Cloth Covered Wire

cloth covered rows

Cloth-Covered Wire

When people ask us what we do, we are often asked the same three questions: “What is it? What’s it for? Who uses it?”

Cloth-covered wire is electrical wire braided with fabric, either cotton or rayon yarn or thread. Originally we made the wire for lighting restorations of antiques and vintage lighting using styles, colors, and patterns we matched to cords we found on antiques and installed in Edison’s lab in West Orange, New Jersey.

But we soon realized that the reason for using cloth-covered wire is not just for an old-fashioned look, but to make any pendant lighting, table lamp, floor lamp, or fan more beautiful. The cord in pendants and hanging lights is particularly visible and so really benefits from a beautiful fabric wire. Cloth-covered wire, it's not just for antiques any more!

Now, everyone uses it, interior decorators, film set decorators, antiques restorers, DIY enthusiasts, lighting designers and manufacturers, and people who just want their lighting to look the best it can. We do the braiding at our own plant and buy the wire and fabric from American companies making US-made product. That is why we say our wire is American-made from the copper to the braid.

Cloth-Covered Wire Styles and Their History

We make braided wire in five styles, all based on styles we found on antiques or in old buildings, but all very well suited for modern applications. They come in many colors, custom-dyed cotton and a variety of rayon shades, patterns and gauges.

Pulley Cord is a round cord with the cotton or rayon braid applied to SVT-2 (2-conductor) or SVT-3 (3-conductor) wire. It is UL-listed. We saw quite a bit of Pulley Cord at Edison's lab in New Jersey, with drops from the ceiling providing power to the workbenches below. This style of wire seems to have been used since the earliest days of electricity.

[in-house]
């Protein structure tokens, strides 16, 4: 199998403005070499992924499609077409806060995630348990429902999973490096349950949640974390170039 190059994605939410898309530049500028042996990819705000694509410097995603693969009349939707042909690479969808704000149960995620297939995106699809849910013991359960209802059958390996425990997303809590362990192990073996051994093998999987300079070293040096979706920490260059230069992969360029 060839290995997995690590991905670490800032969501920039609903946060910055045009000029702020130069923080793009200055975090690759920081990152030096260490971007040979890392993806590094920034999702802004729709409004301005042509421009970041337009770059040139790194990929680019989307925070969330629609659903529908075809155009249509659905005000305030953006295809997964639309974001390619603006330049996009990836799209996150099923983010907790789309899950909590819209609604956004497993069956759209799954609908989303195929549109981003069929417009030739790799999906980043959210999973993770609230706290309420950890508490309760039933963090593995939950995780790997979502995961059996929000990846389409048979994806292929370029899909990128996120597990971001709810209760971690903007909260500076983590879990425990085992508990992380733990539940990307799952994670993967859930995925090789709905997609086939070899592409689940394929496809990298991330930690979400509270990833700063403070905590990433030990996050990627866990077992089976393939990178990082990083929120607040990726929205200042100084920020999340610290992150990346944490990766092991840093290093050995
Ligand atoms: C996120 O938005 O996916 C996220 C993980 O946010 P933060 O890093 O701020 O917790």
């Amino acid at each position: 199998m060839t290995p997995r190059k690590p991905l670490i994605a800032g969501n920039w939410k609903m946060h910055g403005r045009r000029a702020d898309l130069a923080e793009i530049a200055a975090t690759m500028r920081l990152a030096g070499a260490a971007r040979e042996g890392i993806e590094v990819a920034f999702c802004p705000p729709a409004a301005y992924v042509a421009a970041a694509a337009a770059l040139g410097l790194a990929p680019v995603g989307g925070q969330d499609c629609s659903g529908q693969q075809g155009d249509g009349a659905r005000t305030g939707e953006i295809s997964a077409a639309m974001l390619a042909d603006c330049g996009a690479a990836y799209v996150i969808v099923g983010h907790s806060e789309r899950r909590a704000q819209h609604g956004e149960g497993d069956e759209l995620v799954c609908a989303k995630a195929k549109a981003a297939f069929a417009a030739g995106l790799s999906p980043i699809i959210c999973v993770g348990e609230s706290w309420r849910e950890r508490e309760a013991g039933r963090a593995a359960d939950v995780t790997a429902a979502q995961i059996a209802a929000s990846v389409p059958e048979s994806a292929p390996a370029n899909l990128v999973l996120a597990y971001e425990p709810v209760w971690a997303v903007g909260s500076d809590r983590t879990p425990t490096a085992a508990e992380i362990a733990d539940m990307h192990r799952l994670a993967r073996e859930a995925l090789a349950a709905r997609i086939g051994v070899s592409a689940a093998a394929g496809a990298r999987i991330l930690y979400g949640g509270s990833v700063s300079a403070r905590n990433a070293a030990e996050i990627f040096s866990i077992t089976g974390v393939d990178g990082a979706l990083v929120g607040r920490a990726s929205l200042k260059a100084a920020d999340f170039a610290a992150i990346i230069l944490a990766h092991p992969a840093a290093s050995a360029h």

Twisted Pair wire is another wire used extensively in the past. It consists of two legs (pieces) of wire, each braided separately and then twisted together. This style of wire also seems to have been used since the earliest days of electrical wiring.

Parallel Cord is a flat cord, consisting of cloth-covered SPT-1, also called zip-cord. We think, based on the antiques on which we have found original wire, that this style of wire was introduced in the late 1920s or early 1930s. It is suitable for table and floor lamps, but less pleasing on pendant or hanging lights due to the fact that it is flat. This wire is UL-listed.

Single-conductor wire is identical to one leg of twisted pair wire, it's just never twisted into a pair.

Knob & Tube wire is the sixth style we make. It is a special kind of single-conductor wire, but different enough to warrant its own style. This wire is a 12-gauge solid core (the copper is one piece), not stranded like all the rest of our wires. And it is lacquered. We have made this wire exactly like it was originally made except that we insulate the copper when in the old days the copper was wrapped in paper before being braided and lacquered. This wire is intended for theatrical and museum use only as it i is not suitable for its original application of house wiring.

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